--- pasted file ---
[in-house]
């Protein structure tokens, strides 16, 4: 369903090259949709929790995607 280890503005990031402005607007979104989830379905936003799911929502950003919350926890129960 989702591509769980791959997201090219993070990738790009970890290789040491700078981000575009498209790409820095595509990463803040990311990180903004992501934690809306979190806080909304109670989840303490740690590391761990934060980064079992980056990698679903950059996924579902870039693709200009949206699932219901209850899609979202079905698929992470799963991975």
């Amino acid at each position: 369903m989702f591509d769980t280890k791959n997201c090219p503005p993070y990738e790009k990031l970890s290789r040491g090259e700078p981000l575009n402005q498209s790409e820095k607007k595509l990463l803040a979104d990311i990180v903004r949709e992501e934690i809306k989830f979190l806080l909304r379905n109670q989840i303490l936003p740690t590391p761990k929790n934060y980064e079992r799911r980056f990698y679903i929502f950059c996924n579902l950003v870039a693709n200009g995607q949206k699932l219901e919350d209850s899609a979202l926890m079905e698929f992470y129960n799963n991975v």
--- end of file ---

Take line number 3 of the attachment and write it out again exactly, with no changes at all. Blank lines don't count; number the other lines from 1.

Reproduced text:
């Amino acid at each position: 369903m989702f591509d769980t280890k791959n997201c090219p503005p993070y990738e790009k990031l970890s290789r040491g090259e700078p981000l575009n402005q498209s790409e820095k607007k595509l990463l803040a979104d990311i990180v903004r949709e992501e934690i809306k989830f979190l806080l909304r379905n109670q989840i303490l936003p740690t590391p761990k929790n934060y980064e079992r799911r980056f990698y679903i929502f950059c996924n579902l950003v870039a693709n200009g995607q949206k699932l219901e919350d209850s899609a979202l926890m079905e698929f992470y129960n799963n991975v």